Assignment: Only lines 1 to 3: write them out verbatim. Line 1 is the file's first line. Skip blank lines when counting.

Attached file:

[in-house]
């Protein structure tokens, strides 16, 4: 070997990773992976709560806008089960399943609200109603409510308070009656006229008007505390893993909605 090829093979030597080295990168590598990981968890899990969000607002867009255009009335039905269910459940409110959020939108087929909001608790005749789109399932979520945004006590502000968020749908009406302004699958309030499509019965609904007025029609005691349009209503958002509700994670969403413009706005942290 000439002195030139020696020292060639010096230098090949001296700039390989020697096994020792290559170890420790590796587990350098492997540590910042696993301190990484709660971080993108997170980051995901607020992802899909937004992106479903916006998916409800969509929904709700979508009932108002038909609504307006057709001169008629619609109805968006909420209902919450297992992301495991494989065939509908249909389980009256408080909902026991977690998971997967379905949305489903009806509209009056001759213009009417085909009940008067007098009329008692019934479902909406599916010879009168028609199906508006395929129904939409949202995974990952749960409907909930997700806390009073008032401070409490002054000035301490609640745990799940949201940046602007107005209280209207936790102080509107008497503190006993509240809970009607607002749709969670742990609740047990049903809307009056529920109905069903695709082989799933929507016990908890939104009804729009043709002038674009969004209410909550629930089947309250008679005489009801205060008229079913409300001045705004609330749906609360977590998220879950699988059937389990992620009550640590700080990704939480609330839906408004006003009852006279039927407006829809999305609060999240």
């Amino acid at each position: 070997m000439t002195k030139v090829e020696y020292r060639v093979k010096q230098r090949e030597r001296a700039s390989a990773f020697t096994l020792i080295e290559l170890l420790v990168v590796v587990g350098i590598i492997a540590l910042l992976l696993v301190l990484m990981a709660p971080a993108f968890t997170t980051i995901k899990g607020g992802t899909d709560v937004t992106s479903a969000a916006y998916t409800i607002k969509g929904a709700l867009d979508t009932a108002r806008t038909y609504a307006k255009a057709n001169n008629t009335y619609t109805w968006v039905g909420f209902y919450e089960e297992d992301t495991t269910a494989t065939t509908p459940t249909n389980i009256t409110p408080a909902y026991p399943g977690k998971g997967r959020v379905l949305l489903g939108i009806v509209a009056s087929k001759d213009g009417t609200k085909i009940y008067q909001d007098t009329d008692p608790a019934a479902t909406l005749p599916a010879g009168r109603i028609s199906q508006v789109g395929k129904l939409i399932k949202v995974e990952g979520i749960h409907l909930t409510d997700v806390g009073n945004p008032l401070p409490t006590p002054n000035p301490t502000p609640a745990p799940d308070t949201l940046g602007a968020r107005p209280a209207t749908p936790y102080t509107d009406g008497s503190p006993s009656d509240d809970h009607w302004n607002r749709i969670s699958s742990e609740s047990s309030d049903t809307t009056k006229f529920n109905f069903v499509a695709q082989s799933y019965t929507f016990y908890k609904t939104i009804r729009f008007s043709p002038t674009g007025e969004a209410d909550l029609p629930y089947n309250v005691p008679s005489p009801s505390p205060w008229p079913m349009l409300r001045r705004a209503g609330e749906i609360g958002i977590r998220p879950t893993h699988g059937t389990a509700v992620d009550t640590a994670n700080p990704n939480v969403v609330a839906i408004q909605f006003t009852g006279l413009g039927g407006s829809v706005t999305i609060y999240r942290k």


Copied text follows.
[in-house]
């Protein structure tokens, strides 16, 4: 070997990773992976709560806008089960399943609200109603409510308070009656006229008007505390893993909605 090829093979030597080295990168590598990981968890899990969000607002867009255009009335039905269910459940409110959020939108087929909001608790005749789109399932979520945004006590502000968020749908009406302004699958309030499509019965609904007025029609005691349009209503958002509700994670969403413009706005942290 000439002195030139020696020292060639010096230098090949001296700039390989020697096994020792290559170890420790590796587990350098492997540590910042696993301190990484709660971080993108997170980051995901607020992802899909937004992106479903916006998916409800969509929904709700979508009932108002038909609504307006057709001169008629619609109805968006909420209902919450297992992301495991494989065939509908249909389980009256408080909902026991977690998971997967379905949305489903009806509209009056001759213009009417085909009940008067007098009329008692019934479902909406599916010879009168028609199906508006395929129904939409949202995974990952749960409907909930997700806390009073008032401070409490002054000035301490609640745990799940949201940046602007107005209280209207936790102080509107008497503190006993509240809970009607607002749709969670742990609740047990049903809307009056529920109905069903695709082989799933929507016990908890939104009804729009043709002038674009969004209410909550629930089947309250008679005489009801205060008229079913409300001045705004609330749906609360977590998220879950699988059937389990992620009550640590700080990704939480609330839906408004006003009852006279039927407006829809999305609060999240």
């Amino acid at each position: 070997m000439t002195k030139v090829e020696y020292r060639v093979k010096q230098r090949e030597r001296a700039s390989a990773f020697t096994l020792i080295e290559l170890l420790v990168v590796v587990g350098i590598i492997a540590l910042l992976l696993v301190l990484m990981a709660p971080a993108f968890t997170t980051i995901k899990g607020g992802t899909d709560v937004t992106s479903a969000a916006y998916t409800i607002k969509g929904a709700l867009d979508t009932a108002r806008t038909y609504a307006k255009a057709n001169n008629t009335y619609t109805w968006v039905g909420f209902y919450e089960e297992d992301t495991t269910a494989t065939t509908p459940t249909n389980i009256t409110p408080a909902y026991p399943g977690k998971g997967r959020v379905l949305l489903g939108i009806v509209a009056s087929k001759d213009g009417t609200k085909i009940y008067q909001d007098t009329d008692p608790a019934a479902t909406l005749p599916a010879g009168r109603i028609s199906q508006v789109g395929k129904l939409i399932k949202v995974e990952g979520i749960h409907l909930t409510d997700v806390g009073n945004p008032l401070p409490t006590p002054n000035p301490t502000p609640a745990p799940d308070t949201l940046g602007a968020r107005p209280a209207t749908p936790y102080t509107d009406g008497s503190p006993s009656d509240d809970h009607w302004n607002r749709i969670s699958s742990e609740s047990s309030d049903t809307t009056k006229f529920n109905f069903v499509a695709q082989s799933y019965t929507f016990y908890k609904t939104i009804r729009f008007s043709p002038t674009g007025e969004a209410d909550l029609p629930y089947n309250v005691p008679s005489p009801s505390p205060w008229p079913m349009l409300r001045r705004a209503g609330e749906i609360g958002i977590r998220p879950t893993h699988g059937t389990a509700v992620d009550t640590a994670n700080p990704n939480v969403v609330a839906i408004q909605f006003t009852g006279l413009g039927g407006s829809v706005t999305i609060y999240r942290k």